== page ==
Macro Module 18 Readings
(The attached PDF file has better formatting.)
Chapter 13: Taxes (Module 18)
Skip pages 235-237. Barro shows the types of taxes and their sizes in the United States. The final exam does not test any of the details in the textbook. As actuaries, you will pay the highest tax rates for most of your careers. The high tax rates after 1945 are depressing. The economic problems of some states (California) and countries (Greece) create calls for higher taxes, which will further depress their economies. The silver lining is that other countries have higher taxes. Only Hong Kong, Bermuda, Singapore, Eastern Europe, and a few other places avoid high taxes.
Read pages 237-240. The homework assignment computes actual tax rates and marginal tax rates for three tax systems. Flat tax rates over large deductibles are perhaps the best way to combine social policy (low taxes for the poor) with economic efficiency (low marginal tax rates). The final exam tests marginal tax rates and their effects on labor supply.
Read “Taxes in the Model” on pages 240-246, including “Extending the Model” on page 245. Focus on the after-tax real wage rate on page 242, and implications for the macroeconomic model. Know Figures 13.5 and13.6 on pages 243 and 244. The tax on labor income affects the rental market as well. The decline in labor and capital reduces real GDP.
The box “Extending the Model” on page 245 examines a consumption tax, like the value added tax in Europe or state sales taxes in the United States. A goal of macroeconomics is to identify the optimal tax system which least hinders the economy. Some tax reformers want to switch to a consumption tax instead of a labor tax, assuming that a consumption tax does not diminish the labor supply. Barro shows this is not true. A flat consumption tax is like a flat income tax, and a consumption tax that depends on the type of good bought (higher for luxury items, lower for essentials) is like a progressive income tax.
Read “An Increase in Government Purchases Financed by a Labor Income Tax” on pages 247, including “Back to Reality” on pages 248-249. The Laffer curve was ridiculed when it was introduced in the early 1980’s. It is now accepted by many economists and governments, especially in the nearly emerging economies of Asia and Eastern Europe. Some Western European countries have marginal tax rates so high that reducing the tax rate would increase total tax revenue. One wonders: why don’t these countries reduce the high marginal tax rates for the wealthy so that total tax revenue increases? The answer is that people compare themselves with their neighbors. Many people feel better if their wealthier neighbors have their high incomes taxed away, regardless of its effect on the economy.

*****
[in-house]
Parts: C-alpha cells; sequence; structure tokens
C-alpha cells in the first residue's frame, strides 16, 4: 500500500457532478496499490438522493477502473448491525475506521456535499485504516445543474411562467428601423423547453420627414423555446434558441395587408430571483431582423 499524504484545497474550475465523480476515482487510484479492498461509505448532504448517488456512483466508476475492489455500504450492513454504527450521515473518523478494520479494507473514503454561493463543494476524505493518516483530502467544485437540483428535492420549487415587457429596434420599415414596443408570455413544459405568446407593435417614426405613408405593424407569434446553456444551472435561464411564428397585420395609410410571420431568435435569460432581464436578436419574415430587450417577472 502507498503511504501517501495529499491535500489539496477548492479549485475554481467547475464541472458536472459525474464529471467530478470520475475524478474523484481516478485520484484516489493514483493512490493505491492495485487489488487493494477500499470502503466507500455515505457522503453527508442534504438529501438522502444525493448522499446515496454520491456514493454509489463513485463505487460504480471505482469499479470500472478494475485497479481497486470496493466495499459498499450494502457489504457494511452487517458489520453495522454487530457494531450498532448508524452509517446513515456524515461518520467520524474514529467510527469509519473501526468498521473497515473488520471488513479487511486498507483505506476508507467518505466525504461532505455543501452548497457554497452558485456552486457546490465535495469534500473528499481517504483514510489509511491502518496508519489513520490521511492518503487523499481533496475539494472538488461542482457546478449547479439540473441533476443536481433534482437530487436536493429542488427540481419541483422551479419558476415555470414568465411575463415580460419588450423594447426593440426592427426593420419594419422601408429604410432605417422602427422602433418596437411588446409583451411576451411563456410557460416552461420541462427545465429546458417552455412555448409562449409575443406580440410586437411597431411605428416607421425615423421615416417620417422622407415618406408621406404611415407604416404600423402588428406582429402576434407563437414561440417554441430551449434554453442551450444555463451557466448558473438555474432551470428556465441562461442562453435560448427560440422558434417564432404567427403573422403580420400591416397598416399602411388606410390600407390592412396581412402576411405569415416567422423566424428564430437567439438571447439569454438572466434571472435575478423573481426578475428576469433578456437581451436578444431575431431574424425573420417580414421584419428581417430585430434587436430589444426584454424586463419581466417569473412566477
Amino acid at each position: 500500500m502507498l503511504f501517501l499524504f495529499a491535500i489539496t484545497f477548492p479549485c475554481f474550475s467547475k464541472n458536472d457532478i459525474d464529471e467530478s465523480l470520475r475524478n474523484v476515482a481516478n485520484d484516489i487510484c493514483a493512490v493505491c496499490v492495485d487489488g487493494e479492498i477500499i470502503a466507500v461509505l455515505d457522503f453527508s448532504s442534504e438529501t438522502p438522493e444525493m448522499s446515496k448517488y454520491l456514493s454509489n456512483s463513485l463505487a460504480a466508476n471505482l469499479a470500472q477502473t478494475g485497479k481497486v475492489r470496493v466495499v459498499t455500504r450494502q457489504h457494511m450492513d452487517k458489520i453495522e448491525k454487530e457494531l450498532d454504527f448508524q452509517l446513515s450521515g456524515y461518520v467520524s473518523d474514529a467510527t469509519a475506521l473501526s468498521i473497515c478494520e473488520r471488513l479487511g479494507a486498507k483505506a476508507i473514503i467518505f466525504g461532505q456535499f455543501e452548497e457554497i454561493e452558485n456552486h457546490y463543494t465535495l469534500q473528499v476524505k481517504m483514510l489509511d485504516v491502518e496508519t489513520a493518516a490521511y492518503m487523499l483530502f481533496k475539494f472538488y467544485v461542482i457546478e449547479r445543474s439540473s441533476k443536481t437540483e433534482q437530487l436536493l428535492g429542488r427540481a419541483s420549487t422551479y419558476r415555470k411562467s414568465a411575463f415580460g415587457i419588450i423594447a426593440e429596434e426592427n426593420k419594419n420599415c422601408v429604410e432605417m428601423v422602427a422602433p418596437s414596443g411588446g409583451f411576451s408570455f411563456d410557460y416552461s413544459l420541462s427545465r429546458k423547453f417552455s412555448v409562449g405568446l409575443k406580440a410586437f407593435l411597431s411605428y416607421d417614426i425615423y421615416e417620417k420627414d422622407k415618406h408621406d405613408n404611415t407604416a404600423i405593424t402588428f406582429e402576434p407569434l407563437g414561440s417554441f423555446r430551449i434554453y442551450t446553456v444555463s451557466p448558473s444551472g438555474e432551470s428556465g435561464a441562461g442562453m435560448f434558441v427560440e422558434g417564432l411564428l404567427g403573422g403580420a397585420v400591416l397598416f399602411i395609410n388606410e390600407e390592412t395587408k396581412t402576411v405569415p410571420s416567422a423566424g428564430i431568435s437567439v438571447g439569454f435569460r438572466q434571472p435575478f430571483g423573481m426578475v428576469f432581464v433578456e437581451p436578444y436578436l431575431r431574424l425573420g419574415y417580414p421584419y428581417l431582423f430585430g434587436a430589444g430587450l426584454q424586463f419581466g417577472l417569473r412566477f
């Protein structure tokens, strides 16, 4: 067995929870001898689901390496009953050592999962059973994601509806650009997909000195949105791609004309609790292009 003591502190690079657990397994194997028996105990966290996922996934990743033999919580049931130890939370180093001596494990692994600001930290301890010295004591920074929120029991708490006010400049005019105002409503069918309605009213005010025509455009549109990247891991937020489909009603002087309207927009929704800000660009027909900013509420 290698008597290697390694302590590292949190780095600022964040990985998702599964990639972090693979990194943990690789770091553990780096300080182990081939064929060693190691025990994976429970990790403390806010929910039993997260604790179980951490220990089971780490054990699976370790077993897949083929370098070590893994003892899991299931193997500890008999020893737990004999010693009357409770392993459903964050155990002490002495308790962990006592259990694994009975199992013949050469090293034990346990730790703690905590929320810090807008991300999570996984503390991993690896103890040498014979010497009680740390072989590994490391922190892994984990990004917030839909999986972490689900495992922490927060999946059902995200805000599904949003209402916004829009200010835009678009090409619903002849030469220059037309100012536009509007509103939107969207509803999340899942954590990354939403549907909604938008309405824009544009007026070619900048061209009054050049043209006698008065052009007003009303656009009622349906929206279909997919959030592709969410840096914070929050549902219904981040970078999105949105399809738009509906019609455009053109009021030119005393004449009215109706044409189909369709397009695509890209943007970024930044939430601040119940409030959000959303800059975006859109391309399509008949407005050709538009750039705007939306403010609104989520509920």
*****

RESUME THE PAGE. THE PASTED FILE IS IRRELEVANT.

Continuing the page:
Read Transfer Payments” on page 337. This section has only three paragraphs, and Barro does not discuss the details of Social security or other transfer payments. Focus on the first line of the second paragraph. Many transfer programs have the same effect as high marginal tax rates. Welfare discourages work, since $100 dollars of work income may reduce welfare benefits by $100. The reduction of the U.S. welfare system in the 1990’s was probably the best way to help poor people re-join American society.
Review Questions A.1 and A.2 on page 250. For Question A.1, consider a flat tax of 20% on income above $10,000 a year and a flat tax of zero on income below $10,000 a year.
For Question A.2, what if the government increases the tax rate to 100%? What would the total tax revenue be? Marginal tax rates above 100% are clearly detrimental to the economy, but occur every so often.
Review questions B.4 on page 250 and B.8 on pages 250-251. What is the effect of a tax on nominal interest income on the propensity to save? Life insurance is one of the most tax advantaged assets in the United States. How might the demand for permanent life insurance change in the marginal tax rate on asset income increases?